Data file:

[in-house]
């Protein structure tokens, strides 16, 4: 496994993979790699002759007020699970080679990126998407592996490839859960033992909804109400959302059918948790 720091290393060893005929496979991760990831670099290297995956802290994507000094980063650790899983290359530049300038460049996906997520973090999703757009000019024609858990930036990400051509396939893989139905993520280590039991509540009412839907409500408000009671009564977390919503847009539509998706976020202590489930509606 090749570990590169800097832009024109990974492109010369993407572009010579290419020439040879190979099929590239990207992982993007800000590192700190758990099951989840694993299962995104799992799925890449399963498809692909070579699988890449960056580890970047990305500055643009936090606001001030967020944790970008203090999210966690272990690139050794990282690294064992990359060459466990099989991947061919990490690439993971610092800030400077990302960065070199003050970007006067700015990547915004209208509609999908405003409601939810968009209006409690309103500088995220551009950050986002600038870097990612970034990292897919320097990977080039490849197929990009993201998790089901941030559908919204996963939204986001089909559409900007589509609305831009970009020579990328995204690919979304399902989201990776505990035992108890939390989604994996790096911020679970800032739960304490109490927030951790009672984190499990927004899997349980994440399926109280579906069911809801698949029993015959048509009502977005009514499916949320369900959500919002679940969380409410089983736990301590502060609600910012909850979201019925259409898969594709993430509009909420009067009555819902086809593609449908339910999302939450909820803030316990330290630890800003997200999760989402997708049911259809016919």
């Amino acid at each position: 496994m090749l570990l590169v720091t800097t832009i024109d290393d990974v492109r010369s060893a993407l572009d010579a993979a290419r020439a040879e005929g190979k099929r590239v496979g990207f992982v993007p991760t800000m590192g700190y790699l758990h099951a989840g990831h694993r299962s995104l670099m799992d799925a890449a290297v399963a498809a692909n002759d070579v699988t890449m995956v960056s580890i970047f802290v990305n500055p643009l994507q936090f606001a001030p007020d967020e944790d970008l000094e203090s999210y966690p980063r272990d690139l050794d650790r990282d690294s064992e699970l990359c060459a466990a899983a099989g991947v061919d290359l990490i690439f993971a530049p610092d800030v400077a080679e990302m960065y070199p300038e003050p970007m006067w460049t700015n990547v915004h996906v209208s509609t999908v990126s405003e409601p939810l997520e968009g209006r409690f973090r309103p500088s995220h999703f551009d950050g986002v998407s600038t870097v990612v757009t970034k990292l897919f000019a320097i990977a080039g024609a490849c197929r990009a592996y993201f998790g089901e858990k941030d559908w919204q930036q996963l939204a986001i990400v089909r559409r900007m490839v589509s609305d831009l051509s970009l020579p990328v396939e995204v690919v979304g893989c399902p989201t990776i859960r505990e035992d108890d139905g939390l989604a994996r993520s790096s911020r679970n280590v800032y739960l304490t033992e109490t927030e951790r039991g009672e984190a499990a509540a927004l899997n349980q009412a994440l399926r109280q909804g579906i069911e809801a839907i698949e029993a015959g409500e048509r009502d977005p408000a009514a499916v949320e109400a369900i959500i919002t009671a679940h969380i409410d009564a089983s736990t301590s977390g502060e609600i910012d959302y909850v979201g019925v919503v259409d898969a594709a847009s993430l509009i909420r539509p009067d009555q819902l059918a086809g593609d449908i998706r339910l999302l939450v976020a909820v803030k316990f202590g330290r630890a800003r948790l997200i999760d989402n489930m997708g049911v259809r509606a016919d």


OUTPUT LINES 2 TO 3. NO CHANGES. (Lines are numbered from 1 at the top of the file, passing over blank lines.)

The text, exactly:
């Protein structure tokens, strides 16, 4: 496994993979790699002759007020699970080679990126998407592996490839859960033992909804109400959302059918948790 720091290393060893005929496979991760990831670099290297995956802290994507000094980063650790899983290359530049300038460049996906997520973090999703757009000019024609858990930036990400051509396939893989139905993520280590039991509540009412839907409500408000009671009564977390919503847009539509998706976020202590489930509606 090749570990590169800097832009024109990974492109010369993407572009010579290419020439040879190979099929590239990207992982993007800000590192700190758990099951989840694993299962995104799992799925890449399963498809692909070579699988890449960056580890970047990305500055643009936090606001001030967020944790970008203090999210966690272990690139050794990282690294064992990359060459466990099989991947061919990490690439993971610092800030400077990302960065070199003050970007006067700015990547915004209208509609999908405003409601939810968009209006409690309103500088995220551009950050986002600038870097990612970034990292897919320097990977080039490849197929990009993201998790089901941030559908919204996963939204986001089909559409900007589509609305831009970009020579990328995204690919979304399902989201990776505990035992108890939390989604994996790096911020679970800032739960304490109490927030951790009672984190499990927004899997349980994440399926109280579906069911809801698949029993015959048509009502977005009514499916949320369900959500919002679940969380409410089983736990301590502060609600910012909850979201019925259409898969594709993430509009909420009067009555819902086809593609449908339910999302939450909820803030316990330290630890800003997200999760989402997708049911259809016919």
């Amino acid at each position: 496994m090749l570990l590169v720091t800097t832009i024109d290393d990974v492109r010369s060893a993407l572009d010579a993979a290419r020439a040879e005929g190979k099929r590239v496979g990207f992982v993007p991760t800000m590192g700190y790699l758990h099951a989840g990831h694993r299962s995104l670099m799992d799925a890449a290297v399963a498809a692909n002759d070579v699988t890449m995956v960056s580890i970047f802290v990305n500055p643009l994507q936090f606001a001030p007020d967020e944790d970008l000094e203090s999210y966690p980063r272990d690139l050794d650790r990282d690294s064992e699970l990359c060459a466990a899983a099989g991947v061919d290359l990490i690439f993971a530049p610092d800030v400077a080679e990302m960065y070199p300038e003050p970007m006067w460049t700015n990547v915004h996906v209208s509609t999908v990126s405003e409601p939810l997520e968009g209006r409690f973090r309103p500088s995220h999703f551009d950050g986002v998407s600038t870097v990612v757009t970034k990292l897919f000019a320097i990977a080039g024609a490849c197929r990009a592996y993201f998790g089901e858990k941030d559908w919204q930036q996963l939204a986001i990400v089909r559409r900007m490839v589509s609305d831009l051509s970009l020579p990328v396939e995204v690919v979304g893989c399902p989201t990776i859960r505990e035992d108890d139905g939390l989604a994996r993520s790096s911020r679970n280590v800032y739960l304490t033992e109490t927030e951790r039991g009672e984190a499990a509540a927004l899997n349980q009412a994440l399926r109280q909804g579906i069911e809801a839907i698949e029993a015959g409500e048509r009502d977005p408000a009514a499916v949320e109400a369900i959500i919002t009671a679940h969380i409410d009564a089983s736990t301590s977390g502060e609600i910012d959302y909850v979201g019925v919503v259409d898969a594709a847009s993430l509009i909420r539509p009067d009555q819902l059918a086809g593609d449908i998706r339910l999302l939450v976020a909820v803030k316990f202590g330290r630890a800003r948790l997200i999760d989402n489930m997708g049911v259809r509606a016919d």